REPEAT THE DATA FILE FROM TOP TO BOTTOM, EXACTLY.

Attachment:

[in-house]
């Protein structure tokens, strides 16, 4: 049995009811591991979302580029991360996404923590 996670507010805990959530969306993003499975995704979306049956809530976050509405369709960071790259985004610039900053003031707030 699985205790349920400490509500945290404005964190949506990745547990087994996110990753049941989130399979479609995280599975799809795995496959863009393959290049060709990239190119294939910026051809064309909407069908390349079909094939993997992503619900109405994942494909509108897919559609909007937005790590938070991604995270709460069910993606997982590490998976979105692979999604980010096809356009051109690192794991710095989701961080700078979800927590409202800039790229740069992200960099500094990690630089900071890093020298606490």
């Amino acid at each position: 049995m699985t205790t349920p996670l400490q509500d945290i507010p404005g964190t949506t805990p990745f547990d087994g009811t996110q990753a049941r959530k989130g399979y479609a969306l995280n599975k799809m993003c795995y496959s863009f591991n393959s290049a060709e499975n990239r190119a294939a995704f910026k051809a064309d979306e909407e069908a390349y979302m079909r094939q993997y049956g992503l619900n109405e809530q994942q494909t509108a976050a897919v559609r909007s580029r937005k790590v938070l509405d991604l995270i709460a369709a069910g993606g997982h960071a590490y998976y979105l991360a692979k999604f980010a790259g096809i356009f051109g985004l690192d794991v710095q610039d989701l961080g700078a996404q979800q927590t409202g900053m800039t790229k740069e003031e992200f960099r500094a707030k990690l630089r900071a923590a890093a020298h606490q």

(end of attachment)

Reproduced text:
[in-house]
């Protein structure tokens, strides 16, 4: 049995009811591991979302580029991360996404923590 996670507010805990959530969306993003499975995704979306049956809530976050509405369709960071790259985004610039900053003031707030 699985205790349920400490509500945290404005964190949506990745547990087994996110990753049941989130399979479609995280599975799809795995496959863009393959290049060709990239190119294939910026051809064309909407069908390349079909094939993997992503619900109405994942494909509108897919559609909007937005790590938070991604995270709460069910993606997982590490998976979105692979999604980010096809356009051109690192794991710095989701961080700078979800927590409202800039790229740069992200960099500094990690630089900071890093020298606490």
């Amino acid at each position: 049995m699985t205790t349920p996670l400490q509500d945290i507010p404005g964190t949506t805990p990745f547990d087994g009811t996110q990753a049941r959530k989130g399979y479609a969306l995280n599975k799809m993003c795995y496959s863009f591991n393959s290049a060709e499975n990239r190119a294939a995704f910026k051809a064309d979306e909407e069908a390349y979302m079909r094939q993997y049956g992503l619900n109405e809530q994942q494909t509108a976050a897919v559609r909007s580029r937005k790590v938070l509405d991604l995270i709460a369709a069910g993606g997982h960071a590490y998976y979105l991360a692979k999604f980010a790259g096809i356009f051109g985004l690192d794991v710095q610039d989701l961080g700078a996404q979800q927590t409202g900053m800039t790229k740069e003031e992200f960099r500094a707030k990690l630089r900071a923590a890093a020298h606490q």